The Swerve: How the World Became Modern, by Stephen Greenblatt

  • March 24, 2013 · 3:00 PM
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One of the world's most celebrated scholars, Stephen Greenblatt has crafted both an innovative work of history and a thrilling story of discovery, in which one manuscript, plucked from a thousand years of neglect, changed the course of human thought and made possible the world as we know it.

Nearly six hundred years ago, a short, genial, cannily alert man in his late thirties took a very old manuscript off a library shelf, saw with excitement what he had discovered, and ordered that it be copied. That book was the last surviving manuscript of an ancient Roman philosophical epic, On the Nature of Things, by Lucretius—a beautiful poem of the most dangerous ideas: that the universe functioned without the aid of gods, that religious fear was damaging to human life, and that matter was made up of very small particles in eternal motion, colliding and swerving in new directions.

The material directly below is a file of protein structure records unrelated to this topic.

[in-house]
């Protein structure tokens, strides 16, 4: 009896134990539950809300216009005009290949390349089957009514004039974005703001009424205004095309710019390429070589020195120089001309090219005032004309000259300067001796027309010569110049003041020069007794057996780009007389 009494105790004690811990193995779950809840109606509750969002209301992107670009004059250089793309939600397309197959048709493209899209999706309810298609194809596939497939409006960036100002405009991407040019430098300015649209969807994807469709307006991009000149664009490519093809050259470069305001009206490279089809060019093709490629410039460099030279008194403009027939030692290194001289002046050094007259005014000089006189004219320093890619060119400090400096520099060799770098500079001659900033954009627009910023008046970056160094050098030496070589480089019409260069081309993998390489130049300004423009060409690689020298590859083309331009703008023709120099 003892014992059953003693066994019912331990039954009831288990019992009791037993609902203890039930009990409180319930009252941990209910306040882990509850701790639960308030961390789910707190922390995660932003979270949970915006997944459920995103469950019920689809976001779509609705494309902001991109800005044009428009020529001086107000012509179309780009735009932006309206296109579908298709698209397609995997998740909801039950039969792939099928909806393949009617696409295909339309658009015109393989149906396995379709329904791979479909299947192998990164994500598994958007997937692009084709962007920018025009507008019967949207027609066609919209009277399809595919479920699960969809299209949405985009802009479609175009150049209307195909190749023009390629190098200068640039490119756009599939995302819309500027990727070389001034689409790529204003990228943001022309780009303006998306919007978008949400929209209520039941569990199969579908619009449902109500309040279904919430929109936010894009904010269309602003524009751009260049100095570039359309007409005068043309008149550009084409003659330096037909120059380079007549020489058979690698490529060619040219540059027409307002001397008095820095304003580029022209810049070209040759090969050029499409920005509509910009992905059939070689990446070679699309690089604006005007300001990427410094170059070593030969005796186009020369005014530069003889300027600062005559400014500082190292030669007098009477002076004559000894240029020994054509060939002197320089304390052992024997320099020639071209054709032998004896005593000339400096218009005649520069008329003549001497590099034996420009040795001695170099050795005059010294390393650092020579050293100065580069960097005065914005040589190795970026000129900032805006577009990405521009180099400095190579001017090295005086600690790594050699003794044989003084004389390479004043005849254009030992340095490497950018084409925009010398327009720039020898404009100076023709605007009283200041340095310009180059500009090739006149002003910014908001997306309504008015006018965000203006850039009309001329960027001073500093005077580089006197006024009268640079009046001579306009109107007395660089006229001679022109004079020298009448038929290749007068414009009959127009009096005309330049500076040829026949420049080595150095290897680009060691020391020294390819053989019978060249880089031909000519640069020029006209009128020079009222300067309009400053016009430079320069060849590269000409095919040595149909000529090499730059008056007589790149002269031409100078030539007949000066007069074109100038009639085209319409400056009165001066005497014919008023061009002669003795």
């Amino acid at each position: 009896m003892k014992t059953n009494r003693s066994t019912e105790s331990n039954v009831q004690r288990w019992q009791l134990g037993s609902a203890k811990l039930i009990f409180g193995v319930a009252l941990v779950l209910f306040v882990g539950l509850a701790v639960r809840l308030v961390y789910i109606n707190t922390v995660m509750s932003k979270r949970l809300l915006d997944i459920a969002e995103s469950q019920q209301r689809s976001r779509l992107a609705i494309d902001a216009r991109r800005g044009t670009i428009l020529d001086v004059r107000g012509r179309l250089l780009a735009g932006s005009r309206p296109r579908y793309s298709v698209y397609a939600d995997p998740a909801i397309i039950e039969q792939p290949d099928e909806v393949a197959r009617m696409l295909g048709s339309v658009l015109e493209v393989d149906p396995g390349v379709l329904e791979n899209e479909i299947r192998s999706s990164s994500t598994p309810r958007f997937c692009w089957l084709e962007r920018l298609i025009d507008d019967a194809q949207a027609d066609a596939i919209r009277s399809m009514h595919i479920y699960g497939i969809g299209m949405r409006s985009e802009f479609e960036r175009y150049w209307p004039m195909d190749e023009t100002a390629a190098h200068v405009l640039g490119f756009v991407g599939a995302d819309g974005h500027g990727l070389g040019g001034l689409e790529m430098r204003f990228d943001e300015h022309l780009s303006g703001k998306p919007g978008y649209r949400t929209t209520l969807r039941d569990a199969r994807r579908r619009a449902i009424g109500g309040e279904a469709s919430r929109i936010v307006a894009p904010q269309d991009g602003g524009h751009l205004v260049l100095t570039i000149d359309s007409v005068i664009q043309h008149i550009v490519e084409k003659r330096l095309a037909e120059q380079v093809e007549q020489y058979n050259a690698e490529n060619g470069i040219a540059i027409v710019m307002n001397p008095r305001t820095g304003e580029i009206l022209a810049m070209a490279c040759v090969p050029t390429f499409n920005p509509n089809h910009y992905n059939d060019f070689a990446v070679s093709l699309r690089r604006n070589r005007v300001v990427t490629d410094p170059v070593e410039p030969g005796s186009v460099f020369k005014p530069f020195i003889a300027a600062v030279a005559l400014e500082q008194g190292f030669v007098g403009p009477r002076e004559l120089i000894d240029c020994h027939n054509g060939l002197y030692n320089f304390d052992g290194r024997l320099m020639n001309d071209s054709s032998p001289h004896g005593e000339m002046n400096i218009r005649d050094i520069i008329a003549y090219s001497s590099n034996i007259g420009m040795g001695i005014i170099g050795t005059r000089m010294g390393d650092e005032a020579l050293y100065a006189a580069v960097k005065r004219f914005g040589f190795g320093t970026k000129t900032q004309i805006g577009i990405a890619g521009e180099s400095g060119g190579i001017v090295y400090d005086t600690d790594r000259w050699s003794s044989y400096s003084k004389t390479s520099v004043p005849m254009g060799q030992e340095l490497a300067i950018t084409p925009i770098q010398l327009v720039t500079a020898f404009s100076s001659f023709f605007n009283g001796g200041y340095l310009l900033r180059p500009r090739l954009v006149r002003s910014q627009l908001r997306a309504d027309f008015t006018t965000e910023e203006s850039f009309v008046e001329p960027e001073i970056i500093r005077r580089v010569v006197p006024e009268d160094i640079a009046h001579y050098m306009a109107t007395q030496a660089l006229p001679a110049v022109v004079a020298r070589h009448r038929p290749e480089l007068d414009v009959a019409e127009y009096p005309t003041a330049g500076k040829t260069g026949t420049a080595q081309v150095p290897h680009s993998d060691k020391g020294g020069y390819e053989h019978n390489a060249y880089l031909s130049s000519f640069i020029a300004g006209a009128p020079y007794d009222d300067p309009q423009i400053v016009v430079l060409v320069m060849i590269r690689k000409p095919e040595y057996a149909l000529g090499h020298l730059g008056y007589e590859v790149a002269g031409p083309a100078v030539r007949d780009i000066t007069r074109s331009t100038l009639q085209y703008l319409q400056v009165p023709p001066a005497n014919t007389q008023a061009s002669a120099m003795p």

The copying and translation of this ancient book-the greatest discovery of the greatest book-hunter of his age-fueled the Renaissance, inspiring artists such as Botticelli and thinkers such as Giordano Bruno; shaped the thought of Galileo and Freud, Darwin and Einstein; and had a revolutionary influence on writers such as Montaigne and Shakespeare and even Thomas Jefferson.

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  • Marc

    Dr. Greenblatt's argumentum ad hominem is a fantastic intellectual gift to a unique generation forged in the information technology age, a global jihad, and the mainstream media expose of 30 years of Catholic Church sex scandals. "Tu Saluto" Dr. Greenblatt for "celebrating" the Catholic Church's intellectual diligence in safeguarding free thought and literacy during western civilization's dark ages...and thank you for re-introducing the value of discourse and leisure (time to think) for an advanced civilization.

    March 24, 2013

  • Jeanna S.

    Sorry I won't make it.

    March 24, 2013

  • Marc

    I think this is going to be a very interesting meeting...

    March 23, 2013

  • Erin

    I bought this book and have been trying hard to get thru it, at one point I read the same page 3 times and didn't even realize it. I tried, but man this is as tough to read as a text book! LOL Maybe next time.

    March 20, 2013

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